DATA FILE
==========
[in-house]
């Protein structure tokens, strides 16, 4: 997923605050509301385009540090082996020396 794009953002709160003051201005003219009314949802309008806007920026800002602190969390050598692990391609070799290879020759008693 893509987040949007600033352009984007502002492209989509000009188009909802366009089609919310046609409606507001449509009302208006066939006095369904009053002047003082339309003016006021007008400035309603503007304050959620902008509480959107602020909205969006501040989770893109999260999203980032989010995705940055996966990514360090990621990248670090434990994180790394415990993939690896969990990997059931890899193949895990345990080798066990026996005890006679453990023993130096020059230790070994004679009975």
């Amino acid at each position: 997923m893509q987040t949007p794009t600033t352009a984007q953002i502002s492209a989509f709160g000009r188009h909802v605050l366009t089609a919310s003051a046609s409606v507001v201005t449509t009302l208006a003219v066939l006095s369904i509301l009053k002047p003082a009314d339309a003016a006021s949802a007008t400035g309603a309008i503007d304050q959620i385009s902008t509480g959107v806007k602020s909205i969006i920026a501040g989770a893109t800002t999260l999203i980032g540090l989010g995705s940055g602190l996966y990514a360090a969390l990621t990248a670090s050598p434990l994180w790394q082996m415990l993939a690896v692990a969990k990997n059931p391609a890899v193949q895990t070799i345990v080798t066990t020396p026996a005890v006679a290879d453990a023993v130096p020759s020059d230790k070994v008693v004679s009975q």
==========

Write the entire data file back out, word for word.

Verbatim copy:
[in-house]
């Protein structure tokens, strides 16, 4: 997923605050509301385009540090082996020396 794009953002709160003051201005003219009314949802309008806007920026800002602190969390050598692990391609070799290879020759008693 893509987040949007600033352009984007502002492209989509000009188009909802366009089609919310046609409606507001449509009302208006066939006095369904009053002047003082339309003016006021007008400035309603503007304050959620902008509480959107602020909205969006501040989770893109999260999203980032989010995705940055996966990514360090990621990248670090434990994180790394415990993939690896969990990997059931890899193949895990345990080798066990026996005890006679453990023993130096020059230790070994004679009975």
């Amino acid at each position: 997923m893509q987040t949007p794009t600033t352009a984007q953002i502002s492209a989509f709160g000009r188009h909802v605050l366009t089609a919310s003051a046609s409606v507001v201005t449509t009302l208006a003219v066939l006095s369904i509301l009053k002047p003082a009314d339309a003016a006021s949802a007008t400035g309603a309008i503007d304050q959620i385009s902008t509480g959107v806007k602020s909205i969006i920026a501040g989770a893109t800002t999260l999203i980032g540090l989010g995705s940055g602190l996966y990514a360090a969390l990621t990248a670090s050598p434990l994180w790394q082996m415990l993939a690896v692990a969990k990997n059931p391609a890899v193949q895990t070799i345990v080798t066990t020396p026996a005890v006679a290879d453990a023993v130096p020759s020059d230790k070994v008693v004679s009975q």